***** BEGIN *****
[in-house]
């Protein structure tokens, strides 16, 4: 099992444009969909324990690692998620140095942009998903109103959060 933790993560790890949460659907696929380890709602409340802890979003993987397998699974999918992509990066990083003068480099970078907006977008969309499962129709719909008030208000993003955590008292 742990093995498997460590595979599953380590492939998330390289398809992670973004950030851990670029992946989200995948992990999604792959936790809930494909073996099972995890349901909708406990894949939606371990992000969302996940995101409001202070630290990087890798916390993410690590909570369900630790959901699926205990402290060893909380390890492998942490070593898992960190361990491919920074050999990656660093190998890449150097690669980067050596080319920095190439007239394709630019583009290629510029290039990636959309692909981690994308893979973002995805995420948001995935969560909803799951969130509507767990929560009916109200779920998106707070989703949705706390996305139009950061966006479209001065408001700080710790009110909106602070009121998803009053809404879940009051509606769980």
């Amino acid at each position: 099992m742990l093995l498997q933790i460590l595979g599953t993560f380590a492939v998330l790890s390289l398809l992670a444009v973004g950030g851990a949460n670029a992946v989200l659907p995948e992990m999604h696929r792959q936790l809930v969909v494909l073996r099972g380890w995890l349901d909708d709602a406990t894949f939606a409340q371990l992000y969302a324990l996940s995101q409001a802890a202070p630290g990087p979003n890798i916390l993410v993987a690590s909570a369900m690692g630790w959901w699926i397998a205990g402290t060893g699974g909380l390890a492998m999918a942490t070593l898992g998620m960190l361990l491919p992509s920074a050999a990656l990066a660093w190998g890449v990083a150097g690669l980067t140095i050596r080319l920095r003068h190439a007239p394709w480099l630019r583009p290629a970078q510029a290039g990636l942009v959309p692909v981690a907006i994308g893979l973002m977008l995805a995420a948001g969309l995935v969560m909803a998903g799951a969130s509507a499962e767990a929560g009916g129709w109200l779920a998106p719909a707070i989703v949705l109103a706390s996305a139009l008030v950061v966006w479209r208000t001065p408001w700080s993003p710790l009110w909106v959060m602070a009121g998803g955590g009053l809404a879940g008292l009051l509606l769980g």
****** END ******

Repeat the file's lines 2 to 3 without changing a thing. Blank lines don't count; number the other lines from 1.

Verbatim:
């Protein structure tokens, strides 16, 4: 099992444009969909324990690692998620140095942009998903109103959060 933790993560790890949460659907696929380890709602409340802890979003993987397998699974999918992509990066990083003068480099970078907006977008969309499962129709719909008030208000993003955590008292 742990093995498997460590595979599953380590492939998330390289398809992670973004950030851990670029992946989200995948992990999604792959936790809930494909073996099972995890349901909708406990894949939606371990992000969302996940995101409001202070630290990087890798916390993410690590909570369900630790959901699926205990402290060893909380390890492998942490070593898992960190361990491919920074050999990656660093190998890449150097690669980067050596080319920095190439007239394709630019583009290629510029290039990636959309692909981690994308893979973002995805995420948001995935969560909803799951969130509507767990929560009916109200779920998106707070989703949705706390996305139009950061966006479209001065408001700080710790009110909106602070009121998803009053809404879940009051509606769980």
């Amino acid at each position: 099992m742990l093995l498997q933790i460590l595979g599953t993560f380590a492939v998330l790890s390289l398809l992670a444009v973004g950030g851990a949460n670029a992946v989200l659907p995948e992990m999604h696929r792959q936790l809930v969909v494909l073996r099972g380890w995890l349901d909708d709602a406990t894949f939606a409340q371990l992000y969302a324990l996940s995101q409001a802890a202070p630290g990087p979003n890798i916390l993410v993987a690590s909570a369900m690692g630790w959901w699926i397998a205990g402290t060893g699974g909380l390890a492998m999918a942490t070593l898992g998620m960190l361990l491919p992509s920074a050999a990656l990066a660093w190998g890449v990083a150097g690669l980067t140095i050596r080319l920095r003068h190439a007239p394709w480099l630019r583009p290629a970078q510029a290039g990636l942009v959309p692909v981690a907006i994308g893979l973002m977008l995805a995420a948001g969309l995935v969560m909803a998903g799951a969130s509507a499962e767990a929560g009916g129709w109200l779920a998106p719909a707070i989703v949705l109103a706390s996305a139009l008030v950061v966006w479209r208000t001065p408001w700080s993003p710790l009110w909106v959060m602070a009121g998803g955590g009053l809404a879940g008292l009051l509606l769980g």